Executive summary:

Well conducted report carried out to GLP with analysis certificate and chemical analysis to the appropriate guideline. Lacking information on analytical method calibration, standard curve etc. Further reliable.

Endpoint:
biodegradation in water: screening tests
Type of information:
other: Research Study
Adequacy of study:
supporting study
Study period:
1992-10-12
Reliability:
4 (not assignable)
Rationale for reliability incl. deficiencies:
documentation insufficient for assessment
Remarks:
Data on substance identity are lacking.
Reason / purpose for cross-reference:
reference to same study
Qualifier:
no guideline followed
Principles of method if other than guideline:
The study was conducted as part of a research report investigating the environmental fate of the tested substances. The study investigated the growth of microorganisms (activated sludge, domestic) in presence of different ethylene amines as the only source of nitrogen. A series of treatments containing different substances serving as carbon source was established. Break down of the test substances was followed by HPLC analysis.
GLP compliance:
no
Oxygen conditions:
aerobic
Inoculum or test system:
activated sludge, domestic (adaptation not specified)
Details on inoculum:
Activated sludge used as inocula were obtained from an activated sludge plant, treating predominantly domestic waste water (WWPP Nieuwgraaf, Duiven).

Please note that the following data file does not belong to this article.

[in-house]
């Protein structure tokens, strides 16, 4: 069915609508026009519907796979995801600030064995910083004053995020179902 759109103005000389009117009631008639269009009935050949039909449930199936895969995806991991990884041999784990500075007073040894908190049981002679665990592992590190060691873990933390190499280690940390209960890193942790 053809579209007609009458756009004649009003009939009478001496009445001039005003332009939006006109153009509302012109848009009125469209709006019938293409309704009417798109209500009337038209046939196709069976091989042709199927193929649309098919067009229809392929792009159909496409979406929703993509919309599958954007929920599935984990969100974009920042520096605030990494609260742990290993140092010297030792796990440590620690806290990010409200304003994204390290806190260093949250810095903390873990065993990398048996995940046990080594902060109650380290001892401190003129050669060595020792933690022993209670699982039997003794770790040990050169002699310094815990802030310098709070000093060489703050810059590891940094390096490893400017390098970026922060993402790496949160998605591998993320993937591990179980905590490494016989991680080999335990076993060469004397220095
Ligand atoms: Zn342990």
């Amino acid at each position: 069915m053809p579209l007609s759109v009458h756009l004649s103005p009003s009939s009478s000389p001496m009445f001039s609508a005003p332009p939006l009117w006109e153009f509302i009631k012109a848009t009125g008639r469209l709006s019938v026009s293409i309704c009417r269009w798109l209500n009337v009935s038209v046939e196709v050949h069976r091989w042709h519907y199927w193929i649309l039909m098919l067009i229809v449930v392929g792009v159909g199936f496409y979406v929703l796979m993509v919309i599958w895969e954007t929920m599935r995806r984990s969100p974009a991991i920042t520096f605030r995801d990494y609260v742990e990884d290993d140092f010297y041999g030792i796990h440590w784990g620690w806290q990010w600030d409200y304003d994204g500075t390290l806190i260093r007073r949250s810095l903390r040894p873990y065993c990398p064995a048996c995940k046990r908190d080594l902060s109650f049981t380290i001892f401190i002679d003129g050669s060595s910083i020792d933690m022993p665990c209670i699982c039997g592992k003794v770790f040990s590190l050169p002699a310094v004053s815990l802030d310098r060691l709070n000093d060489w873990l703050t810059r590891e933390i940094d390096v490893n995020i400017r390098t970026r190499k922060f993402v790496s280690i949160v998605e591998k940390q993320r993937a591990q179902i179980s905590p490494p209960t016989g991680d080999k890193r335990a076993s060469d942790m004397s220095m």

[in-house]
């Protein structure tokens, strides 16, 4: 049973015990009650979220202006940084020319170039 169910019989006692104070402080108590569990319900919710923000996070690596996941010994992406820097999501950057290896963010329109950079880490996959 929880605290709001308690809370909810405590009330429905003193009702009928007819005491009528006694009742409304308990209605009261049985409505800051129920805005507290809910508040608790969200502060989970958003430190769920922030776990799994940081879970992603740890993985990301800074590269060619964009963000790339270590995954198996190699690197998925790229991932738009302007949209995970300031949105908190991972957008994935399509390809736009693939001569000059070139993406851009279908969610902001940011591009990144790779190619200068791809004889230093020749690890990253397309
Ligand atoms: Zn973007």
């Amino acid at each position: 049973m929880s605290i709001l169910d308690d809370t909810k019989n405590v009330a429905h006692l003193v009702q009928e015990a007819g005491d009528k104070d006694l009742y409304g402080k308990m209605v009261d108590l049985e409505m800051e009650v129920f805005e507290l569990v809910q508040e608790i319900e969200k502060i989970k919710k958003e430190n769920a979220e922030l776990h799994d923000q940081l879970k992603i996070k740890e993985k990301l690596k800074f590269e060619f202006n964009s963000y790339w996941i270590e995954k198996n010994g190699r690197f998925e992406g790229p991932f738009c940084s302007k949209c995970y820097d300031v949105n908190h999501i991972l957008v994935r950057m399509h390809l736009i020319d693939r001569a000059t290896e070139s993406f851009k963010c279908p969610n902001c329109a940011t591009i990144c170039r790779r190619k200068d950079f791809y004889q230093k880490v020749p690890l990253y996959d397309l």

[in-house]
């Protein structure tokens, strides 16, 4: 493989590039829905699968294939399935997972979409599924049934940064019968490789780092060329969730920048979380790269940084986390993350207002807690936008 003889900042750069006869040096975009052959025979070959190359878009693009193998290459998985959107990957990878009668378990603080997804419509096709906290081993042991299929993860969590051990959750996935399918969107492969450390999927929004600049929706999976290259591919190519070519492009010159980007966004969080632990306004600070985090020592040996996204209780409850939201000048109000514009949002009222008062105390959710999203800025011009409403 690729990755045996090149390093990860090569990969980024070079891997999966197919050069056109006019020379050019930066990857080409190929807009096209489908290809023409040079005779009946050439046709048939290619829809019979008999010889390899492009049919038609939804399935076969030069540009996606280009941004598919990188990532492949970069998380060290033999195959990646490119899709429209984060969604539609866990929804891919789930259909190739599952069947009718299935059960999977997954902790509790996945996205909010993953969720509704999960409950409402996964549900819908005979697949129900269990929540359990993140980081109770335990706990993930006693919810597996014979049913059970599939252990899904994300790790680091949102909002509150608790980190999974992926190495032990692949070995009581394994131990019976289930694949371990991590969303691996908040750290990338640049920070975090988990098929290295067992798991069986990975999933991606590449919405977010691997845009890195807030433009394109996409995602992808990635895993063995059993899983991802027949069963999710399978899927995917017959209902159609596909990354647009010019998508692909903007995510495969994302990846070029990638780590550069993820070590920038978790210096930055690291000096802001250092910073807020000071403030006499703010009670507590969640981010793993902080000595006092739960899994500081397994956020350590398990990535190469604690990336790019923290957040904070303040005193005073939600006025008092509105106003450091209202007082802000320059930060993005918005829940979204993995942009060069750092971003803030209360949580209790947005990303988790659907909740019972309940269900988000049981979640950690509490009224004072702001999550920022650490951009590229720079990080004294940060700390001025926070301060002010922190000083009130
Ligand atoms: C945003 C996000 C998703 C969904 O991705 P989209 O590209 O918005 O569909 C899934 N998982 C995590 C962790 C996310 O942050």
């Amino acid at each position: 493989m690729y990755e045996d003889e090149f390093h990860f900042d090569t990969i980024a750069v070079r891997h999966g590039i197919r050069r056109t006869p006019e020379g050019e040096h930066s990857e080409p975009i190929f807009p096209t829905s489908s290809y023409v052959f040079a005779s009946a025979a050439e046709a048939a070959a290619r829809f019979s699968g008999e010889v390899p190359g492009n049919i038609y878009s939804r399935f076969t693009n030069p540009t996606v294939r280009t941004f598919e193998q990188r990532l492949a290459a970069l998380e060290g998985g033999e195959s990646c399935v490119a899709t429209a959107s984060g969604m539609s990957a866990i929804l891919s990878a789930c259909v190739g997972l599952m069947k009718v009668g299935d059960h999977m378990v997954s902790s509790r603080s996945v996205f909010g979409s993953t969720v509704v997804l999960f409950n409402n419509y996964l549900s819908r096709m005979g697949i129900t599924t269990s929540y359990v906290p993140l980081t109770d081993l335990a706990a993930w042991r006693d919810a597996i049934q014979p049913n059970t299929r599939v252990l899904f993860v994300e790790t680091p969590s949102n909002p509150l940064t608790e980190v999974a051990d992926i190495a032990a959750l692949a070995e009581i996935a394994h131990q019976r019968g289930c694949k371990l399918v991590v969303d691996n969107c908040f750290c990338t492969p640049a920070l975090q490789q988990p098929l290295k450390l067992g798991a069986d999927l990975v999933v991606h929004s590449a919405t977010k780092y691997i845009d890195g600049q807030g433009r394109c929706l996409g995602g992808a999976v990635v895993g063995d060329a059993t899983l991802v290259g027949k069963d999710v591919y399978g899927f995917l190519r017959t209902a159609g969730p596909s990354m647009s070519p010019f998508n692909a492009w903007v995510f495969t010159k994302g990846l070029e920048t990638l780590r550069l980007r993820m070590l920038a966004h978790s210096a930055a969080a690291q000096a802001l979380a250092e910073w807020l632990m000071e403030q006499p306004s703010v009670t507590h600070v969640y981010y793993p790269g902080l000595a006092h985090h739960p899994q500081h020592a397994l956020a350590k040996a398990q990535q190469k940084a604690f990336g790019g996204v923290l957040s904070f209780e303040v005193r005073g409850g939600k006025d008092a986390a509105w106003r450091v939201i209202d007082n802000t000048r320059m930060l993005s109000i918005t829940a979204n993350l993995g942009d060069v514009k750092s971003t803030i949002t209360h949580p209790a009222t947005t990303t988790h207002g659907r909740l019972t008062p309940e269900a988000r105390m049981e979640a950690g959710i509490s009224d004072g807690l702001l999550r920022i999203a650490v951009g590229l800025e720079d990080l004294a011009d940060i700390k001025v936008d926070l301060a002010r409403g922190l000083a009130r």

Initial conc.:
0.1 g/L
Parameter followed for biodegradation estimation:
test mat. analysis
Details on study design:
Media
All experiments were performed using a nutrient medium containing per litre: 1550 mg K2HP04, 850 mg NaH2P04, 100 mg MgS0,.7H20, 10 mg NaEDTA, 10 mg FeS0,7H20, 10 mg CaCI, and 100 p1 trace elements solution of Vishniac and Santer.

Method
The growth experiment was performed in a 1 litre serum bottle with 200 ml of nutrient media containing 0.1 g/l ethyleneamine (TETA. HEPA, TEPA or PEHA) as sole nitrogen source and 1.0 g/l of a carbon source. The carbon sources tested were acetate, lactate, (7 mM) to remove all nitrogen compounds. The headspace of the bottles was flushed with oxygen to prevent growth of nitrogen fixing bacteria. The bottles were incubated at 30°C in the dark. After an incubation period of two weeks growth was determined by estimating the increase in turbidity. A control containing a carbon source but no ethylene amine was incubated simultaneously to allow comparison for turbidity. The utilization of TETA as nitrogen source was also determined by measuring the decrease of TETA. Samples were taken at various times during the incubation. The samples withdrawn (25 ml) were filtered over an 8 pm filter and finally prepared for HPLC analyses.
Reference substance:
not required
Remarks:
( For the goal of this research)
Preliminary study: